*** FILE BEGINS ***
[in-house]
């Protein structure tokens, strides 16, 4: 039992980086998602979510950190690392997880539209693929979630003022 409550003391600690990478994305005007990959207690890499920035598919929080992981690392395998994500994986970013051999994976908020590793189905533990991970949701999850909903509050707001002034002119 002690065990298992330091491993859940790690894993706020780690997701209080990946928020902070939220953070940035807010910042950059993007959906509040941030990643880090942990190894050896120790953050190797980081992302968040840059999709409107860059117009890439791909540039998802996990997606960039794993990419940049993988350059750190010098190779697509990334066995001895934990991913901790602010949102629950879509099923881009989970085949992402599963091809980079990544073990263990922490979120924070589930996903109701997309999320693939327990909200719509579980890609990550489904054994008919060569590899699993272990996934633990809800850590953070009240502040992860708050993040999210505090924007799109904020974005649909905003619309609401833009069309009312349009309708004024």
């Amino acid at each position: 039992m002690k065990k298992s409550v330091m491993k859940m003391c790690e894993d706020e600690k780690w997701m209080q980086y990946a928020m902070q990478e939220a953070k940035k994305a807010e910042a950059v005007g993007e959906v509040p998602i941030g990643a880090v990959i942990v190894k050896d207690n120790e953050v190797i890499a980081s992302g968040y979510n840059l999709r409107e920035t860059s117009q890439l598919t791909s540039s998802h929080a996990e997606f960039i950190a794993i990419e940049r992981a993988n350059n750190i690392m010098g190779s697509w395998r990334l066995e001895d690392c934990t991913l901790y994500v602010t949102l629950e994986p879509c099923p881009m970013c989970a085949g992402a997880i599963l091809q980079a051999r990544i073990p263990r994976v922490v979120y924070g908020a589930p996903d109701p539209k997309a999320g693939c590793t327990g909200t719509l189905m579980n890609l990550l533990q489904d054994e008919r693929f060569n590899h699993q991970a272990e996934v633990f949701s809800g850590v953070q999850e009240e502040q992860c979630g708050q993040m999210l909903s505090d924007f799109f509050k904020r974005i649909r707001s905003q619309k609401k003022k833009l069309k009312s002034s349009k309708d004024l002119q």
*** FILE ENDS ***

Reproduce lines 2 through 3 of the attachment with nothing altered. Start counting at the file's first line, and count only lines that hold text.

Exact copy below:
């Protein structure tokens, strides 16, 4: 039992980086998602979510950190690392997880539209693929979630003022 409550003391600690990478994305005007990959207690890499920035598919929080992981690392395998994500994986970013051999994976908020590793189905533990991970949701999850909903509050707001002034002119 002690065990298992330091491993859940790690894993706020780690997701209080990946928020902070939220953070940035807010910042950059993007959906509040941030990643880090942990190894050896120790953050190797980081992302968040840059999709409107860059117009890439791909540039998802996990997606960039794993990419940049993988350059750190010098190779697509990334066995001895934990991913901790602010949102629950879509099923881009989970085949992402599963091809980079990544073990263990922490979120924070589930996903109701997309999320693939327990909200719509579980890609990550489904054994008919060569590899699993272990996934633990809800850590953070009240502040992860708050993040999210505090924007799109904020974005649909905003619309609401833009069309009312349009309708004024």
């Amino acid at each position: 039992m002690k065990k298992s409550v330091m491993k859940m003391c790690e894993d706020e600690k780690w997701m209080q980086y990946a928020m902070q990478e939220a953070k940035k994305a807010e910042a950059v005007g993007e959906v509040p998602i941030g990643a880090v990959i942990v190894k050896d207690n120790e953050v190797i890499a980081s992302g968040y979510n840059l999709r409107e920035t860059s117009q890439l598919t791909s540039s998802h929080a996990e997606f960039i950190a794993i990419e940049r992981a993988n350059n750190i690392m010098g190779s697509w395998r990334l066995e001895d690392c934990t991913l901790y994500v602010t949102l629950e994986p879509c099923p881009m970013c989970a085949g992402a997880i599963l091809q980079a051999r990544i073990p263990r994976v922490v979120y924070g908020a589930p996903d109701p539209k997309a999320g693939c590793t327990g909200t719509l189905m579980n890609l990550l533990q489904d054994e008919r693929f060569n590899h699993q991970a272990e996934v633990f949701s809800g850590v953070q999850e009240e502040q992860c979630g708050q993040m999210l909903s505090d924007f799109f509050k904020r974005i649909r707001s905003q619309k609401k003022k833009l069309k009312s002034s349009k309708d004024l002119q």